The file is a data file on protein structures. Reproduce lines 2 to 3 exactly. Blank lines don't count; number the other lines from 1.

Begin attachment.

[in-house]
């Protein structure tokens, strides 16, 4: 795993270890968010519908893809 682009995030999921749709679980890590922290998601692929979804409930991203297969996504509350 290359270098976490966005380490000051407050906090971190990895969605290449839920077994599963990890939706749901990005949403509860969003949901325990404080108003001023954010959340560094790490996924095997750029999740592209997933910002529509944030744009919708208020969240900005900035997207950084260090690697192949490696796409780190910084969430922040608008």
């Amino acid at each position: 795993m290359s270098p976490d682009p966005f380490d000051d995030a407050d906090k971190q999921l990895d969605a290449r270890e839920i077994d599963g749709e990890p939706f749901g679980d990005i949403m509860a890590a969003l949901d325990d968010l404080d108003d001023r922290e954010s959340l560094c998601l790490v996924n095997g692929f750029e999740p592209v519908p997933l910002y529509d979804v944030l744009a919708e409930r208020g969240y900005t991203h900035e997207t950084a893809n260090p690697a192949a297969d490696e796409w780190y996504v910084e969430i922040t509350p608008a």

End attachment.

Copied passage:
């Protein structure tokens, strides 16, 4: 795993270890968010519908893809 682009995030999921749709679980890590922290998601692929979804409930991203297969996504509350 290359270098976490966005380490000051407050906090971190990895969605290449839920077994599963990890939706749901990005949403509860969003949901325990404080108003001023954010959340560094790490996924095997750029999740592209997933910002529509944030744009919708208020969240900005900035997207950084260090690697192949490696796409780190910084969430922040608008």
């Amino acid at each position: 795993m290359s270098p976490d682009p966005f380490d000051d995030a407050d906090k971190q999921l990895d969605a290449r270890e839920i077994d599963g749709e990890p939706f749901g679980d990005i949403m509860a890590a969003l949901d325990d968010l404080d108003d001023r922290e954010s959340l560094c998601l790490v996924n095997g692929f750029e999740p592209v519908p997933l910002y529509d979804v944030l744009a919708e409930r208020g969240y900005t991203h900035e997207t950084a893809n260090p690697a192949a297969d490696e796409w780190y996504v910084e969430i922040t509350p608008a």